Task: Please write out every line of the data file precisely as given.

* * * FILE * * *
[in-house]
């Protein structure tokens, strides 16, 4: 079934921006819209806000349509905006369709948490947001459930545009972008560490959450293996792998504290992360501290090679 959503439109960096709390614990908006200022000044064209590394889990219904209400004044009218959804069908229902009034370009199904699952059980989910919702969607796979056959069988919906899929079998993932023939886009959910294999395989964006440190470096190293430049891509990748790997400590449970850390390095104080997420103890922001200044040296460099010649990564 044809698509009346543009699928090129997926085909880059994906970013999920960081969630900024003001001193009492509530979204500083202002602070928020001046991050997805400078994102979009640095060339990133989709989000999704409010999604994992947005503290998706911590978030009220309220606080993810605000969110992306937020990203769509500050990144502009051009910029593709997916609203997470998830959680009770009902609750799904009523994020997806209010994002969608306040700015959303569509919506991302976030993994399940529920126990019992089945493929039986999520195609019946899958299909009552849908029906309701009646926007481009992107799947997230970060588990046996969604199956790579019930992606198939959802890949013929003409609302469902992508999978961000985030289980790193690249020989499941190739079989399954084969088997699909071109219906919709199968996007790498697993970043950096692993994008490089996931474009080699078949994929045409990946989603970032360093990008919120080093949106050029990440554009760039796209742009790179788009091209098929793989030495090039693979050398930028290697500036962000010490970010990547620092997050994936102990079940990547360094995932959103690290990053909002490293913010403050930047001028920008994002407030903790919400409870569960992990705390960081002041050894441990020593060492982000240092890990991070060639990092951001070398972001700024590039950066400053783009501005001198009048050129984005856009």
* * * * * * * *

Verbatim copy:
[in-house]
């Protein structure tokens, strides 16, 4: 079934921006819209806000349509905006369709948490947001459930545009972008560490959450293996792998504290992360501290090679 959503439109960096709390614990908006200022000044064209590394889990219904209400004044009218959804069908229902009034370009199904699952059980989910919702969607796979056959069988919906899929079998993932023939886009959910294999395989964006440190470096190293430049891509990748790997400590449970850390390095104080997420103890922001200044040296460099010649990564 044809698509009346543009699928090129997926085909880059994906970013999920960081969630900024003001001193009492509530979204500083202002602070928020001046991050997805400078994102979009640095060339990133989709989000999704409010999604994992947005503290998706911590978030009220309220606080993810605000969110992306937020990203769509500050990144502009051009910029593709997916609203997470998830959680009770009902609750799904009523994020997806209010994002969608306040700015959303569509919506991302976030993994399940529920126990019992089945493929039986999520195609019946899958299909009552849908029906309701009646926007481009992107799947997230970060588990046996969604199956790579019930992606198939959802890949013929003409609302469902992508999978961000985030289980790193690249020989499941190739079989399954084969088997699909071109219906919709199968996007790498697993970043950096692993994008490089996931474009080699078949994929045409990946989603970032360093990008919120080093949106050029990440554009760039796209742009790179788009091209098929793989030495090039693979050398930028290697500036962000010490970010990547620092997050994936102990079940990547360094995932959103690290990053909002490293913010403050930047001028920008994002407030903790919400409870569960992990705390960081002041050894441990020593060492982000240092890990991070060639990092951001070398972001700024590039950066400053783009501005001198009048050129984005856009």